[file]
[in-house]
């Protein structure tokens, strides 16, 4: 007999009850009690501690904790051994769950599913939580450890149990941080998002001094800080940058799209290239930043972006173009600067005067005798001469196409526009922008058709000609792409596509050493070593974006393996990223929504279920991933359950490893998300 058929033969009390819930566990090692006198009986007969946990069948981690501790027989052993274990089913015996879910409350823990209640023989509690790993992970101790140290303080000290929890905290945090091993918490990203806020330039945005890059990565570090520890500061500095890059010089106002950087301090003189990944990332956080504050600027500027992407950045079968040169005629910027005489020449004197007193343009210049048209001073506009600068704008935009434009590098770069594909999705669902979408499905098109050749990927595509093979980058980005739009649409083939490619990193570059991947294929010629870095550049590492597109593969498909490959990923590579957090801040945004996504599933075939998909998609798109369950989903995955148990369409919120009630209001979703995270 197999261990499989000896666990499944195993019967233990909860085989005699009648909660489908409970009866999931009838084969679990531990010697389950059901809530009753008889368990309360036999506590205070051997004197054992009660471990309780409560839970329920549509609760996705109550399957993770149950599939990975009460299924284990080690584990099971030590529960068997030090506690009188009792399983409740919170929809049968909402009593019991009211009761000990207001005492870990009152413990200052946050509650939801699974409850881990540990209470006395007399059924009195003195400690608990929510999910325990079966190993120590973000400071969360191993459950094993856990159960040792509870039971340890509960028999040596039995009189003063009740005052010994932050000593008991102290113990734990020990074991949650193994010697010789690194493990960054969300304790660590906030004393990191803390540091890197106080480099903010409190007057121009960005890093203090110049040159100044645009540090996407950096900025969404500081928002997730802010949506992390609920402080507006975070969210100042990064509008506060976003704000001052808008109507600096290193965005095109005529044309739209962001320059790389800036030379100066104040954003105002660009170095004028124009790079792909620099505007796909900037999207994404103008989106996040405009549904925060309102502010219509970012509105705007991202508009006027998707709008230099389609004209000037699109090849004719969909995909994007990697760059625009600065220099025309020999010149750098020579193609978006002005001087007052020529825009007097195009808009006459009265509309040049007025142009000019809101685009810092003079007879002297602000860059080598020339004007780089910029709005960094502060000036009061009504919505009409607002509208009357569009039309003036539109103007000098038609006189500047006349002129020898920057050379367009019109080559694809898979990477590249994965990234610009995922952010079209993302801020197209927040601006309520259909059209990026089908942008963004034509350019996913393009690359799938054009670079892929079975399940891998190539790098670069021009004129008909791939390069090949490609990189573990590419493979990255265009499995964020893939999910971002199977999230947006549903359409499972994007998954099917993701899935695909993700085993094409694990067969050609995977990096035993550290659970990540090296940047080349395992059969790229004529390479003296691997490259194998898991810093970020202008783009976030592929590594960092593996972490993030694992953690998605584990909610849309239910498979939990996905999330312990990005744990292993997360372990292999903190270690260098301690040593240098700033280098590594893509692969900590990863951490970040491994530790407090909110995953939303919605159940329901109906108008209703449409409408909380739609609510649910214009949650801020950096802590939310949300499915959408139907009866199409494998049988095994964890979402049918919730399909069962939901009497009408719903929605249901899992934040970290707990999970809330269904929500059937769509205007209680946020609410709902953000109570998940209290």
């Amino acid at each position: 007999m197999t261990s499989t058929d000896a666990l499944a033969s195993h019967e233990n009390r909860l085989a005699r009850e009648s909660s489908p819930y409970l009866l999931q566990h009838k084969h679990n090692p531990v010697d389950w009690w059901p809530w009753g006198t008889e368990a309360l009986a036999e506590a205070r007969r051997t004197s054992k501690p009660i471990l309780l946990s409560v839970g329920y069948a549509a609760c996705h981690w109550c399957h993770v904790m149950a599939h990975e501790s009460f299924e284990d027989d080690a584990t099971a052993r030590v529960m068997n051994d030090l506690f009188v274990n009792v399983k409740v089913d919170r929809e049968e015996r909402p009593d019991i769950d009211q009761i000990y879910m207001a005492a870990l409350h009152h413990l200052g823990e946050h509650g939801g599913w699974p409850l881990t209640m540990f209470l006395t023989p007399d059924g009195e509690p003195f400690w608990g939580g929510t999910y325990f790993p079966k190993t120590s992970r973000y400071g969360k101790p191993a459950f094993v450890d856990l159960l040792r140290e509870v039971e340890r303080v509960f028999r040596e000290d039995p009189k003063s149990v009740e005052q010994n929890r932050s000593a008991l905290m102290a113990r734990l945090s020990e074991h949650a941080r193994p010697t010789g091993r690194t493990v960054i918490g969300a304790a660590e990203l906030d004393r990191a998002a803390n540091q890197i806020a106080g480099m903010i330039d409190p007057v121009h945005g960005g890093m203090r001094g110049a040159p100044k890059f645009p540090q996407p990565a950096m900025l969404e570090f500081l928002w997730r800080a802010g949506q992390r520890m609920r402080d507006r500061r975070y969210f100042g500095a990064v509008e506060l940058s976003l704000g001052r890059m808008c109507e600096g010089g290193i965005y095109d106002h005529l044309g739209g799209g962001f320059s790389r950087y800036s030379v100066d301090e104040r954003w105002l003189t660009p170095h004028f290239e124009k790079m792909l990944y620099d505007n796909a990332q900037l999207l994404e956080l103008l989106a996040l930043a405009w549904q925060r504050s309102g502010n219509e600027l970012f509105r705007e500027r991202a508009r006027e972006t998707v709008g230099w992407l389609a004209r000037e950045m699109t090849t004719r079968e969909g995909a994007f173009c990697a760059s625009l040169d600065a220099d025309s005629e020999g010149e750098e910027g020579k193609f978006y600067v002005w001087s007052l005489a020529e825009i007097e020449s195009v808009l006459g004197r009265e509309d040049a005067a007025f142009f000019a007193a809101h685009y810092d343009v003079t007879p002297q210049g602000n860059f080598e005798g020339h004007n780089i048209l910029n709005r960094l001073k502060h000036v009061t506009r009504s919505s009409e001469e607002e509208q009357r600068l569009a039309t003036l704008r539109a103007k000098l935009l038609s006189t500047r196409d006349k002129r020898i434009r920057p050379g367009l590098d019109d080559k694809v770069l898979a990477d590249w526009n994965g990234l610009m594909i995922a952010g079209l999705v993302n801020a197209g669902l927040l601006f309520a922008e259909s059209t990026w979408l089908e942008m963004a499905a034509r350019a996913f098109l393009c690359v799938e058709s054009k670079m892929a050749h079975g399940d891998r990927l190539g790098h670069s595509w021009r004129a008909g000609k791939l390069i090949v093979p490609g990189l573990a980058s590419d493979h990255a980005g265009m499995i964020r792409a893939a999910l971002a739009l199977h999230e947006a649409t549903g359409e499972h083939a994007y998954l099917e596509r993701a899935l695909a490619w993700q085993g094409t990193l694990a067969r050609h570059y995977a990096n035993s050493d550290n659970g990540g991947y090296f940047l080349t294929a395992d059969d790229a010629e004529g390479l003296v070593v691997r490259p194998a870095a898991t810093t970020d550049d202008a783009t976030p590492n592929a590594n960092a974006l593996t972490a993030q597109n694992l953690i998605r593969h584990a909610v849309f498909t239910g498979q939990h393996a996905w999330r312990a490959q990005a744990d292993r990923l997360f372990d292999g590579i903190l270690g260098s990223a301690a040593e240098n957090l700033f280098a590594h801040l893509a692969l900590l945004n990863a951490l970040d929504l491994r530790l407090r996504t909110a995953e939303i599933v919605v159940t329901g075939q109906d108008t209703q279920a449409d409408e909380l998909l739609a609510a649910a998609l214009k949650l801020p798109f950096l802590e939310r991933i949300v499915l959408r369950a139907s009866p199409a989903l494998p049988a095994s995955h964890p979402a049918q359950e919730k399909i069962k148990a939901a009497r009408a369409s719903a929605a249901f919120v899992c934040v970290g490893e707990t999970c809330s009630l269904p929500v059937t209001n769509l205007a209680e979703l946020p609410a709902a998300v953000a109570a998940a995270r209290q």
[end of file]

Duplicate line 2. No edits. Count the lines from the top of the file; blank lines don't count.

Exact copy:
């Protein structure tokens, strides 16, 4: 007999009850009690501690904790051994769950599913939580450890149990941080998002001094800080940058799209290239930043972006173009600067005067005798001469196409526009922008058709000609792409596509050493070593974006393996990223929504279920991933359950490893998300 058929033969009390819930566990090692006198009986007969946990069948981690501790027989052993274990089913015996879910409350823990209640023989509690790993992970101790140290303080000290929890905290945090091993918490990203806020330039945005890059990565570090520890500061500095890059010089106002950087301090003189990944990332956080504050600027500027992407950045079968040169005629910027005489020449004197007193343009210049048209001073506009600068704008935009434009590098770069594909999705669902979408499905098109050749990927595509093979980058980005739009649409083939490619990193570059991947294929010629870095550049590492597109593969498909490959990923590579957090801040945004996504599933075939998909998609798109369950989903995955148990369409919120009630209001979703995270 197999261990499989000896666990499944195993019967233990909860085989005699009648909660489908409970009866999931009838084969679990531990010697389950059901809530009753008889368990309360036999506590205070051997004197054992009660471990309780409560839970329920549509609760996705109550399957993770149950599939990975009460299924284990080690584990099971030590529960068997030090506690009188009792399983409740919170929809049968909402009593019991009211009761000990207001005492870990009152413990200052946050509650939801699974409850881990540990209470006395007399059924009195003195400690608990929510999910325990079966190993120590973000400071969360191993459950094993856990159960040792509870039971340890509960028999040596039995009189003063009740005052010994932050000593008991102290113990734990020990074991949650193994010697010789690194493990960054969300304790660590906030004393990191803390540091890197106080480099903010409190007057121009960005890093203090110049040159100044645009540090996407950096900025969404500081928002997730802010949506992390609920402080507006975070969210100042990064509008506060976003704000001052808008109507600096290193965005095109005529044309739209962001320059790389800036030379100066104040954003105002660009170095004028124009790079792909620099505007796909900037999207994404103008989106996040405009549904925060309102502010219509970012509105705007991202508009006027998707709008230099389609004209000037699109090849004719969909995909994007990697760059625009600065220099025309020999010149750098020579193609978006002005001087007052020529825009007097195009808009006459009265509309040049007025142009000019809101685009810092003079007879002297602000860059080598020339004007780089910029709005960094502060000036009061009504919505009409607002509208009357569009039309003036539109103007000098038609006189500047006349002129020898920057050379367009019109080559694809898979990477590249994965990234610009995922952010079209993302801020197209927040601006309520259909059209990026089908942008963004034509350019996913393009690359799938054009670079892929079975399940891998190539790098670069021009004129008909791939390069090949490609990189573990590419493979990255265009499995964020893939999910971002199977999230947006549903359409499972994007998954099917993701899935695909993700085993094409694990067969050609995977990096035993550290659970990540090296940047080349395992059969790229004529390479003296691997490259194998898991810093970020202008783009976030592929590594960092593996972490993030694992953690998605584990909610849309239910498979939990996905999330312990990005744990292993997360372990292999903190270690260098301690040593240098700033280098590594893509692969900590990863951490970040491994530790407090909110995953939303919605159940329901109906108008209703449409409408909380739609609510649910214009949650801020950096802590939310949300499915959408139907009866199409494998049988095994964890979402049918919730399909069962939901009497009408719903929605249901899992934040970290707990999970809330269904929500059937769509205007209680946020609410709902953000109570998940209290």